For those couple of years after I retired in 1997, I thought that Fort Sam was definitely getting pretty shabby. I would drive through and notice that the old warehouses and loading docks were looking exceedingly crumbly, and even the stolid old Spanish-colonial style blocks of dormitories and administrative buildings had the paint peeling off them in sheets. What was the Army coming to, I would wonder, that they couldn’t even send out the troops to slap another coat of paint on those buildings? The old hospital building looked like one of those mock structures that fire departments practice in, and it all looked dispiritingly shabby. Such were the benefits of the peace dividend, and the end of the Cold War.

Such have been the vagaries of current events and the realigning of military missions that things are also looking up on Fort Sam itself. This I discovered, finding my way to an appointment last week at the outpatient medical center, for treatment of a persistent bronchial cough. New units have moved in, the old buildings repurposed, scrubbed up and revitalized – and a number of new ones added to the current inventory. Among them was the brand-spanking-new outpatient clinic, as modern and up to the minute as anything that I ever saw on an Air Force base – which, as the Air Force was the newest of the armed services, usually featured built-to-purpose and relatively modern buildings, rather than the Army or the Navy’s usual century-plus relics. I don’t know what will happen next at Fort Sam – but I am pretty well certain that General Eisenhower and all those other Army officers who passed through early in the last century would not recognize much of it at all.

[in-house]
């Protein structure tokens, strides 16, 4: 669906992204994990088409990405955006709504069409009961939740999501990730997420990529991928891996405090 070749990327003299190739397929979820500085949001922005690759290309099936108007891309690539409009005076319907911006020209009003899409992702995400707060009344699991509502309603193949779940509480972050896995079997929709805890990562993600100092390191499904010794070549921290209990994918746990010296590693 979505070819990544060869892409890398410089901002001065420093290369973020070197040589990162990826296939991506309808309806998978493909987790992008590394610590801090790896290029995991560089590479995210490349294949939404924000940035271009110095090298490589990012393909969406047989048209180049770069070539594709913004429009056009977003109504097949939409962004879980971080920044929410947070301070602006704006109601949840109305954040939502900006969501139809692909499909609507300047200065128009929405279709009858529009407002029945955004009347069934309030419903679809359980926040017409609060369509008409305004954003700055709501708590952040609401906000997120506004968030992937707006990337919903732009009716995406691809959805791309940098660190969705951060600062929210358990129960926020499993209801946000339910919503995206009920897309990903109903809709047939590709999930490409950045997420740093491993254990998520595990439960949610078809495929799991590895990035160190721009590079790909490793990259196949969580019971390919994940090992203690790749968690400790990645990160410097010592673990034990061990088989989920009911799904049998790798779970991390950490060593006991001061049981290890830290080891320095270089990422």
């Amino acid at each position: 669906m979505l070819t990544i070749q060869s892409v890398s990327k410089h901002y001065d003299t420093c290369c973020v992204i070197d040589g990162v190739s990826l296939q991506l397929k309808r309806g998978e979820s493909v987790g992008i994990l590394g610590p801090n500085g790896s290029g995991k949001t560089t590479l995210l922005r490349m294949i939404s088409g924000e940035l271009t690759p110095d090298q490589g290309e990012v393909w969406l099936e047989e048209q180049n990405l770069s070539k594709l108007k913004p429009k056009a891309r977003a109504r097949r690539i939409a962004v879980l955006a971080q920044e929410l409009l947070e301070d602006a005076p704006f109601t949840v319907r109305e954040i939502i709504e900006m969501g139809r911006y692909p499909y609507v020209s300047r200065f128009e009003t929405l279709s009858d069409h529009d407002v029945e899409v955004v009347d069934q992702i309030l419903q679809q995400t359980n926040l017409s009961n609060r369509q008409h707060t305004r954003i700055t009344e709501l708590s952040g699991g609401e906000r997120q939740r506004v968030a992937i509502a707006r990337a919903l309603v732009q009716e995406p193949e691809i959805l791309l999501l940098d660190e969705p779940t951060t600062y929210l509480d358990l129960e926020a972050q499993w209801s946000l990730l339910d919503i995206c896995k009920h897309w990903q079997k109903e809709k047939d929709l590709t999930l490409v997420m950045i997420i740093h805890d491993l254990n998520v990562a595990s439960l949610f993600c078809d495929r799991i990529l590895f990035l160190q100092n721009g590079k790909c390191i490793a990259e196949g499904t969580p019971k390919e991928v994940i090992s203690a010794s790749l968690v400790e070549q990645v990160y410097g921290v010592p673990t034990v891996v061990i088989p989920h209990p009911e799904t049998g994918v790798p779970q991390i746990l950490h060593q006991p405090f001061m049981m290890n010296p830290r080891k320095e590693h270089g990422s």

Texas King Cotton

When Cotton Was King

by Celia Hayes

Amazingly enough, cotton once was king in this part of Texas, even though one thinks more of cattle ranches rather than large-scale cotton production. By the mid 1700s, the Spanish missions established at the headwaters of the San Antonio River produced several thousand pounds of cotton fiber annually, which was spun and woven into cloth for local consumption. The climate was just right to grow cotton, all through the Rio Grande Valley and other more or less temperate regions. Once the threat of Indian raids diminished after the Civil War, and railways opened up access to distant markets, cotton agriculture thrived all across Texas – mostly on a share-cropped basis, where a landowner contracted with an otherwise landless tenant laborer to cultivate and harvest in exchange for a share of the resulting crop.

And cotton grew well – very well indeed, although actual physical relics of it having done so around San Antonio are sparse and most usually in ruins. Before the Civil War it was almost axiomatic that intensive cultivation of cotton speedily exhausted the most fertile soil – but that wasn’t what killed the cotton fields around San Antonio. The not-quite-unexpected disaster came with the arrival of the boll weevil plague – an insect pest which slowly began moving north from Mexico late in the 19th century and hit the American cotton-growing belt in the 1920s. The boll weevil and the stock market crash of 1920 sent local cotton producers into a tail-spin … and by the time efficient pesticides were applied to cotton fields after WWII, many growers and those who made a living from processing the cotton harvest had moved on to other crops – or other means of making a living.